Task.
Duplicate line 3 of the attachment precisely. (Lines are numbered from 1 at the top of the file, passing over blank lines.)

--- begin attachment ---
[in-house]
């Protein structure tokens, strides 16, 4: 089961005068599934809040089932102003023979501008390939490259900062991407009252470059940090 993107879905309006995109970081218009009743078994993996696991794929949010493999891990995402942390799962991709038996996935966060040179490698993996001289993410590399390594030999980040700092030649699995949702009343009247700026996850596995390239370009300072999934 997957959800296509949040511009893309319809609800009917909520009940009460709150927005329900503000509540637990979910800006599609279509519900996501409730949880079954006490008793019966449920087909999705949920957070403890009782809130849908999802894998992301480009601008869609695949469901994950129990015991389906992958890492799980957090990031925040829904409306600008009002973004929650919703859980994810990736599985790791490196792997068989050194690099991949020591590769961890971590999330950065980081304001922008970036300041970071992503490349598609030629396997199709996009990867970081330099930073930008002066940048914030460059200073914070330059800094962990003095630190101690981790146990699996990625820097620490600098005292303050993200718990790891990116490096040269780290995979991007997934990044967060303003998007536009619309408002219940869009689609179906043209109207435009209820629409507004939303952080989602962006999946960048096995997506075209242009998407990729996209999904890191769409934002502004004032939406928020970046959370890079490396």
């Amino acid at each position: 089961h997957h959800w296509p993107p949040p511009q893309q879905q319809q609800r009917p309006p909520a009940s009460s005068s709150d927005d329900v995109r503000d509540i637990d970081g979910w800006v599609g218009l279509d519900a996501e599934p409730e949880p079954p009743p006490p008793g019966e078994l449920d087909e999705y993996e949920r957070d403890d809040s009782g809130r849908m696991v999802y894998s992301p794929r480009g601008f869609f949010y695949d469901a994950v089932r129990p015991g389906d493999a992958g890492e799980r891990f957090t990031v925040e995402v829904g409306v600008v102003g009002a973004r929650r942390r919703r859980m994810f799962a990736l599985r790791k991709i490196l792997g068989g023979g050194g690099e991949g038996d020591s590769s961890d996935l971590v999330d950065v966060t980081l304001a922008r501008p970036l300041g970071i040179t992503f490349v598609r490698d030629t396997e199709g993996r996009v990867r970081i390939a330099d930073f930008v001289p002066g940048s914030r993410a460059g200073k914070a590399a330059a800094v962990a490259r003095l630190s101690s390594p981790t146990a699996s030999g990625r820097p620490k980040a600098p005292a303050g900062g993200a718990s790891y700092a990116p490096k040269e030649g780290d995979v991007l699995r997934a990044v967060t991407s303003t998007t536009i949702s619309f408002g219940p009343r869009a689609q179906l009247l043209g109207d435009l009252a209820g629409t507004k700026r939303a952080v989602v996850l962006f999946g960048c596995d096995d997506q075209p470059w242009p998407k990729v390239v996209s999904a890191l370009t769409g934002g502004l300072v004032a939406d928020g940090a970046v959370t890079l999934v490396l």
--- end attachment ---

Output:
């Amino acid at each position: 089961h997957h959800w296509p993107p949040p511009q893309q879905q319809q609800r009917p309006p909520a009940s009460s005068s709150d927005d329900v995109r503000d509540i637990d970081g979910w800006v599609g218009l279509d519900a996501e599934p409730e949880p079954p009743p006490p008793g019966e078994l449920d087909e999705y993996e949920r957070d403890d809040s009782g809130r849908m696991v999802y894998s992301p794929r480009g601008f869609f949010y695949d469901a994950v089932r129990p015991g389906d493999a992958g890492e799980r891990f957090t990031v925040e995402v829904g409306v600008v102003g009002a973004r929650r942390r919703r859980m994810f799962a990736l599985r790791k991709i490196l792997g068989g023979g050194g690099e991949g038996d020591s590769s961890d996935l971590v999330d950065v966060t980081l304001a922008r501008p970036l300041g970071i040179t992503f490349v598609r490698d030629t396997e199709g993996r996009v990867r970081i390939a330099d930073f930008v001289p002066g940048s914030r993410a460059g200073k914070a590399a330059a800094v962990a490259r003095l630190s101690s390594p981790t146990a699996s030999g990625r820097p620490k980040a600098p005292a303050g900062g993200a718990s790891y700092a990116p490096k040269e030649g780290d995979v991007l699995r997934a990044v967060t991407s303003t998007t536009i949702s619309f408002g219940p009343r869009a689609q179906l009247l043209g109207d435009l009252a209820g629409t507004k700026r939303a952080v989602v996850l962006f999946g960048c596995d096995d997506q075209p470059w242009p998407k990729v390239v996209s999904a890191l370009t769409g934002g502004l300072v004032a939406d928020g940090a970046v959370t890079l999934v490396l």